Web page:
Archive: Mar 2024

Case Study: Going Above and Beyond to Master Crankcase Housings

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Some shops like to stick to what they already know. But where’s the fun in that? At Peerless Precision, we’re always looking for opportunities to expand our skill set and take on new challenges—especially if it’s in service of getting our customers the parts they need.

Here’s a good example of what we’re talking about…

Ten years ago, we didn’t believe we could efficiently manufacture crankcase housings. Fast forward to the present day, and crankcase housings are some of our favorite (if most challenging) parts to machine.

Sure, we faced many obstacles along the way, from figuring out how to machine blind holes to dealing with parts warped from heat treatment. However, we never gave up. We saw this challenge as an excellent opportunity for our MA machine shop to demonstrate our tenacity in the face of complex manufacturing problems.

“A lot of companies would throw in the towel after the problems we faced,” says Peerless Precision CEO Kristin Carlson. “But I’m stubborn, and I have a lot of faith in our team. I knew that once we worked out the kinks, we would move forward confidently.”

The Journey to Mastering Crankcase Housings

crankcase housings

Crankcase housings are complex two-part assemblies that play a critical role in thermal imaging, night vision, and infrared cameras. The housings are matched with a compression piston as part of a cryogenic system.

Most crankcase housings are mission-critical and require extreme precision. However, features like complex shapes and blind holes make these assemblies extremely difficult to manufacture.

A customer request we couldn’t turn down

When a customer came to us in 2013 and asked for crankcase housings, we initially said no. Our MA machine shop hadn’t made the leap to 5-axis machining, and the complex parts seemed impossible to complete with our current equipment.

However, the customer had confidence in our team. After some back-and-forth, we resolved to manufacture the crankcase housings with the equipment we had. We quoted the customer for 10 prototypes.

Finding success with workarounds

We machined the initial prototypes out of aluminum on a 4-axis machine with a positional fifth axis. The run time was extremely long due to the part’s complexity, but because the volume of parts was so low, we could deliver them within a reasonable time frame.

Shortly after we delivered the crankcase housings to our customer, they submitted an order for 100 parts. For this higher-volume production run, the long run times would no longer do. That’s when we realized we needed to step up our game and invest in our first 5-axis machine.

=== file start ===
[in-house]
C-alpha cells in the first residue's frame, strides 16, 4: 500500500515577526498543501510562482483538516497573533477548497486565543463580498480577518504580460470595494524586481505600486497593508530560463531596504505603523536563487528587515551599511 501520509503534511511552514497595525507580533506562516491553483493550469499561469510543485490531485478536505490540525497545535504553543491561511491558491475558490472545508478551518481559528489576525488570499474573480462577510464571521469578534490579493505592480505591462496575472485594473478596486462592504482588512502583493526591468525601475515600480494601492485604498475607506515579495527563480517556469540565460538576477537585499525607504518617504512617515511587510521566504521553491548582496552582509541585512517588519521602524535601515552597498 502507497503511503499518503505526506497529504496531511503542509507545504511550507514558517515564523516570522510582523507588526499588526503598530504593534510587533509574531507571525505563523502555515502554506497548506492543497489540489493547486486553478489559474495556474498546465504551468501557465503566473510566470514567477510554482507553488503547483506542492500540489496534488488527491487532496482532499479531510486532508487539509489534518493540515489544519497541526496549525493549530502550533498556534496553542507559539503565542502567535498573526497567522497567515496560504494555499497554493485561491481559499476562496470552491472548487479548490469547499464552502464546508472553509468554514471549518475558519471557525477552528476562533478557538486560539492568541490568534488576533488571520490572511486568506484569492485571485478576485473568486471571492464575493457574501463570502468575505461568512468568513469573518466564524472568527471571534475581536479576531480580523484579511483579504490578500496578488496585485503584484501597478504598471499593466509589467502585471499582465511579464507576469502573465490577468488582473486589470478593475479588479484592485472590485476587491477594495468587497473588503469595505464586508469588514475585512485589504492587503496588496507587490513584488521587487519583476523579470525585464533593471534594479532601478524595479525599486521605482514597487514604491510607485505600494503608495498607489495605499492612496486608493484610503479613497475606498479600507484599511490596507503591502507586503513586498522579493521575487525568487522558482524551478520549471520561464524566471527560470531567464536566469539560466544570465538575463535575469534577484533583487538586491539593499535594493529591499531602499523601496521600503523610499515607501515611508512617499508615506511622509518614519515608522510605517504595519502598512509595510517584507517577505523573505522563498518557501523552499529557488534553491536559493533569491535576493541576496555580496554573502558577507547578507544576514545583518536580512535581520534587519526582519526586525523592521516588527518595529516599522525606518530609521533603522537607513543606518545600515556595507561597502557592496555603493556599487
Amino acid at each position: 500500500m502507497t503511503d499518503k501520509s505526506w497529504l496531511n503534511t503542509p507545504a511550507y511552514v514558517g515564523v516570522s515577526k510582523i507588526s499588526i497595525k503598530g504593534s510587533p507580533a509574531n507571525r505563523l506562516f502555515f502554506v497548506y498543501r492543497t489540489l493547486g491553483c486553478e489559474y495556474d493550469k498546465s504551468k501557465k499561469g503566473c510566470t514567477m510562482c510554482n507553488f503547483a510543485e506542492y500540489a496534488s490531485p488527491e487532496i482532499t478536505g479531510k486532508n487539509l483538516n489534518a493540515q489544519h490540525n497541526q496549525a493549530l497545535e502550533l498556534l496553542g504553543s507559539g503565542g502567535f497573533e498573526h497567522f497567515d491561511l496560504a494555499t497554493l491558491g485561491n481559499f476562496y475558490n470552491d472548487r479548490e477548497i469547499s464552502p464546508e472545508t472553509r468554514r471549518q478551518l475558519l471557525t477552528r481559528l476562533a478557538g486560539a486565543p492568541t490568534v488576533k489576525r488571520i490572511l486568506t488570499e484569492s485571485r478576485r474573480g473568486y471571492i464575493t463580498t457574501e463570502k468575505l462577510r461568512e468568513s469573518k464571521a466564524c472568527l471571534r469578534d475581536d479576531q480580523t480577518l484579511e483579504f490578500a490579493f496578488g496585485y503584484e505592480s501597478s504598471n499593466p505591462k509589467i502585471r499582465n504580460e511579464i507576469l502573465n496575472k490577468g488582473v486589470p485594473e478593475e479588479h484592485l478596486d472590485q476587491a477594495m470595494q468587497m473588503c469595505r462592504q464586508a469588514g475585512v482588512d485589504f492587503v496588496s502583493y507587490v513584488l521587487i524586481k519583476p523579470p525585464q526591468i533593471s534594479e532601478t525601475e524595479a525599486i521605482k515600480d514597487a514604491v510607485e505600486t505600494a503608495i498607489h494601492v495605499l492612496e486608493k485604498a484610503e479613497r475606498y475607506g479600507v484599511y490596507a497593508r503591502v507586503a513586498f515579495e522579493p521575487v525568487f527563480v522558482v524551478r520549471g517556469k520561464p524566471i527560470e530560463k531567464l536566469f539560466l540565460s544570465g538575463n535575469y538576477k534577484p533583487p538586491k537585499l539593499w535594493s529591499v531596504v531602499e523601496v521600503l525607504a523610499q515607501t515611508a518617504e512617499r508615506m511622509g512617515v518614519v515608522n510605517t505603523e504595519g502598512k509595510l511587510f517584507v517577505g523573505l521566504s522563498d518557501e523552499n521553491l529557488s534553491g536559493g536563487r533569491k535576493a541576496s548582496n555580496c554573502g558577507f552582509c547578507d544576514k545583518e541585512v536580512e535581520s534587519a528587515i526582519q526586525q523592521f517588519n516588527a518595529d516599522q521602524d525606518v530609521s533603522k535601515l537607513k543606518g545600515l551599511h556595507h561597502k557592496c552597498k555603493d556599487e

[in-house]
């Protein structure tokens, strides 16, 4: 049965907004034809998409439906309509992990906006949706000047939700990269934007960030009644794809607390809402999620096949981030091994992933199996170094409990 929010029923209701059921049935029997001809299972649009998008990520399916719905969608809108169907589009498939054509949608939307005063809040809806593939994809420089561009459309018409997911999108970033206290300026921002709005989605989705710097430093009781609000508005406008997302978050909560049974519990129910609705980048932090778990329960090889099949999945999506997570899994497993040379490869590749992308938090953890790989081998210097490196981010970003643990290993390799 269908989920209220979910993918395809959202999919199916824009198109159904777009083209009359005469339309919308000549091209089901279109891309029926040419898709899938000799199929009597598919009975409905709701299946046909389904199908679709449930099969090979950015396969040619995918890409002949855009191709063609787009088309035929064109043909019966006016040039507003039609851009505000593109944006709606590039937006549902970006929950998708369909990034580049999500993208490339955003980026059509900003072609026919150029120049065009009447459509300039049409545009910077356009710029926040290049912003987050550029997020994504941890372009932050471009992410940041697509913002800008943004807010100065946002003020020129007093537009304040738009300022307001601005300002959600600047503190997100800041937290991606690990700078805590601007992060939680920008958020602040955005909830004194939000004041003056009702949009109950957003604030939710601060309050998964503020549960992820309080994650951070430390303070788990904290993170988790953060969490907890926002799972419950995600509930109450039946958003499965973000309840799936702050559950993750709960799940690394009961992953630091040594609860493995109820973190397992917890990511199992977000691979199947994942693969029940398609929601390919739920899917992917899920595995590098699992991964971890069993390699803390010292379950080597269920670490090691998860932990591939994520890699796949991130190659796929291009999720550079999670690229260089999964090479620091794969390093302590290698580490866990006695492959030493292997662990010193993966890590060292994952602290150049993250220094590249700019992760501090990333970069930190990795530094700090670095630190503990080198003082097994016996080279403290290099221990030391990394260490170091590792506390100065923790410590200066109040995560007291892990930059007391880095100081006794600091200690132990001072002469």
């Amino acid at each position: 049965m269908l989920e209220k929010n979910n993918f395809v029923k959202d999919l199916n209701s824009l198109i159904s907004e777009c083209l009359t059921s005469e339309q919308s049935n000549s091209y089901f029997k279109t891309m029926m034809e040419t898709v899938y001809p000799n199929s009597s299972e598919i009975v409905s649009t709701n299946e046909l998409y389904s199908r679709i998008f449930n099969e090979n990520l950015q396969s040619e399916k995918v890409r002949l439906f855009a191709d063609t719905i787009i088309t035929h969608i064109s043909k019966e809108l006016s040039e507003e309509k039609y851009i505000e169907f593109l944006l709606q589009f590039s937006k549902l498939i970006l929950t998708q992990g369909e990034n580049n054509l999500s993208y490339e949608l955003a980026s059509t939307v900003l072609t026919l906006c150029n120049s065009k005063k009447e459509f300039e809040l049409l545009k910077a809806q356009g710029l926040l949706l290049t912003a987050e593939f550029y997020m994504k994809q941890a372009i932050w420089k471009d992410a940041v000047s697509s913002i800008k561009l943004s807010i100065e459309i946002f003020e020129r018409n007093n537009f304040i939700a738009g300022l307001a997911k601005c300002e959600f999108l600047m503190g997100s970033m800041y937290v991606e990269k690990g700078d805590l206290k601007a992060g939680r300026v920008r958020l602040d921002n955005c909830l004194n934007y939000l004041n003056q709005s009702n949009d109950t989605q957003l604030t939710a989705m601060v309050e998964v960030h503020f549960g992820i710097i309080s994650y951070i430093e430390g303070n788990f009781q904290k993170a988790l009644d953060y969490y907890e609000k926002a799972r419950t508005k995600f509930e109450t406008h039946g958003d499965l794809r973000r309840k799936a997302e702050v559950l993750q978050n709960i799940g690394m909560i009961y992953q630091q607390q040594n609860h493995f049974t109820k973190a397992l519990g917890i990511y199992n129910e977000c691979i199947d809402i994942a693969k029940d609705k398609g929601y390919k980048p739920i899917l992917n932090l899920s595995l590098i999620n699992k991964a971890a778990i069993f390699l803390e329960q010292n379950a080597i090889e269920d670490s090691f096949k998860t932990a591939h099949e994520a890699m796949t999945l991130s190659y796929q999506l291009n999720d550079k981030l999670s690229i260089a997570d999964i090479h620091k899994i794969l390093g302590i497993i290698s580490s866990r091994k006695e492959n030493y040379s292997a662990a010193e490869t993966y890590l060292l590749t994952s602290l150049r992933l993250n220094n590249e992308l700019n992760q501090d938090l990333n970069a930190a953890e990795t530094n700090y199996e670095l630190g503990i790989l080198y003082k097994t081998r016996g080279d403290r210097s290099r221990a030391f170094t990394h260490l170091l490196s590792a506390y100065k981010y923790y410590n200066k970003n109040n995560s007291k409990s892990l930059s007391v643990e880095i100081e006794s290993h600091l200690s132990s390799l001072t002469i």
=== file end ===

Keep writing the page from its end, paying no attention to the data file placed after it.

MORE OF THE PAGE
Since that initial order, we’ve machined six different iterations of these crankcase housings. As our abilities evolved, so did the parts, and the crankcase housings went from basic blocks of material to highly sophisticated assemblies.

Our next precision machining challenge

Last year, our customer brought us a new challenge: machining those same crankcase housings out of tool steel. This project brought new obstacles for our team to overcome.

Because tool steel is significantly stronger than aluminum, the machining process is more intensive, and the tools wear down faster. The customer wanted the material heat treated, which added another layer of difficulty.

Though our MA machine shop was ready to take on this new challenge, we faced problems almost immediately.

We knew heat treating the parts prior to machining would harden the material even more, causing such significant tool wear that costs and lead times would skyrocket. So, we elected to heat treat the parts post-machining.

Unfortunately, when we received the first round of parts back from our heat treating vendor, the parts were completely distorted.

Collaborating to find a solution

Our foreman met with the customer’s quality team to find a solution to the distortion. We had heat treated steel before, but this was the first time we had seen such extreme distortion. Neither our team nor our customer understood what had happened.

Together, we took a different approach. We examined the distorted parts to determine which tolerances could be loosened, and our machinists adjusted the parts to minimize the effects of the distortion.

Once we knew to anticipate distortion from heat treatment, we left extra material on the crankcase housings during precision machining. When the parts returned from heat treatment, we further machined them to adhere to the parts’ tight tolerances.

Our MA Machine Shop Will Find a Way

Although we faced challenges left and right when machining these crankcase housings, we were proud to provide our customer with high-quality parts.

The takeaway here is simple: if you need a part, Peerless Precision will find a way to machine it.

“Being in the manufacturing industry is a constant learning process,” Kristin reflects. “We always work through problems together because we want to help our customers in every way we can.”

Request a quote to work with our team of problem-solvers!

We Supply Parts To:

  • Curtis Wright
  • FLIR
  • Kaman
  • Curtis Wright
  • FLIR
  • Kaman